• A new Financial Services Oversight Council of financial regulators to identify emerging systemic risks and improve interagency cooperation.
  • New authority for the Federal Reserve to supervise all firms that could pose a threat to financial stability, even those that do not own banks.
  • Stronger capital and other prudential standards for all financial firms, and even higher standards for large, interconnected firms.
  • A new National Bank Supervisor to supervise all federally chartered banks.
  • Elimination of the federal thrift charter and other loopholes that allowed some depository institutions to avoid bank holding company regulation by the Federal Reserve.
  • The registration of advisers of hedge funds and other private pools of capital with the SEC.

"...Treasury Secretary Timothy Geithner signaled he may support the idea of a council of regulators to monitor threats to the financial system, after previously insisting that a single agency do the job.

Geithner’s openness to the change follows public opposition by a growing number of lawmakers to suggestions that the Federal Reserve get the job of overseeing companies deemed too-big-to- fail. Other regulators, including Federal Deposit Insurance Corp. Chairman Sheila Bair and Securities and Exchange Commission Chairman Mary Schapiro, have also criticized the concept of a single systemic-risk regulator.

“I don’t believe it’s necessary or desirable for us to concentrate all authority for dealing with future risks to the system in one” agency, Geithner told a Senate Appropriations subcommittee today in Washington.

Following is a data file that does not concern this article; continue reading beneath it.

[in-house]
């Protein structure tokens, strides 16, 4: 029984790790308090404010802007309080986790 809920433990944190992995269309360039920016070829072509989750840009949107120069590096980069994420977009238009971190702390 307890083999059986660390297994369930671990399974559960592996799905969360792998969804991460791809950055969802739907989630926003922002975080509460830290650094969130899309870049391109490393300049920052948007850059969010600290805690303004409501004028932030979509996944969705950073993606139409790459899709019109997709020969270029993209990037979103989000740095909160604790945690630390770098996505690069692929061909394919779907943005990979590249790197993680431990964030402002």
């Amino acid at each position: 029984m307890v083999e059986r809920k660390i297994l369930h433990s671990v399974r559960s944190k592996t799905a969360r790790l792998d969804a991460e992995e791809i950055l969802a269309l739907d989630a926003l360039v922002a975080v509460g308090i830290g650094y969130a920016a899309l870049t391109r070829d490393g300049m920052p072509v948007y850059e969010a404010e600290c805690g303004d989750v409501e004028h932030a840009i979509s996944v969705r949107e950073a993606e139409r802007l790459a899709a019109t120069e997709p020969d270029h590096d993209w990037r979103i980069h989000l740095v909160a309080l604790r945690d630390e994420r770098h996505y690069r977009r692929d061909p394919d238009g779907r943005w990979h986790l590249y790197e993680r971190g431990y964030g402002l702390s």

Separately, the Treasury chief also indicated that several agencies will have responsibility in changing the way that financial executives are paid, after concluding that compensation practices contributed to the financial crisis. The SEC and federal bank regulators will play key roles, Geithner said at the subcommittee hearing today.

President Barack Obama “will lay out a comprehensive set of proposals next week” on changing financial rules, Geithner said. White House Press Secretary Robert Gibbs told reporters the plan is scheduled for June 17.

In March 26 congressional testimony, Geithner said that “we need to establish a single entity with responsibility for systemic stability over the major institutions and critical payment and settlement systems and activities.”

People familiar with the matter have said the administration favors -- and is likely to propose -- making the Fed the systemic risk regulator. Geithner’s comments today are a signal there may be room to compromise with Congress.

Indeed, Geithner also said at the March 26 House hearing that there was room in the Treasury regulatory overhaul for a council to coordinate oversight among agencies.

Elaborating on that today, he said “a necessary part of the solution for the U.S. financial system will be a more effective body to bring together the responsible supervisory agencies alongside the Fed, to make sure we’re looking across the system as a whole,” and that “a council has a lot of merits in that context.”

Bair has instead proposed a “Systemic Risk Council.”

In a May 7 speech in Chicago, she said that such a group could have “a mandate to monitor developments throughout the financial system, and the authority to take action to mitigate systemic risk.” Schapiro said the next day that she was “inclined” to support Bair’s proposal."

Bernanke sees Fed sharing risk oversight

Federal Reserve Chairman Ben Bernanke and leading congressional lawmakers on Thursday voiced strong support for a new council of federal regulators to monitor broad risks to the financial system.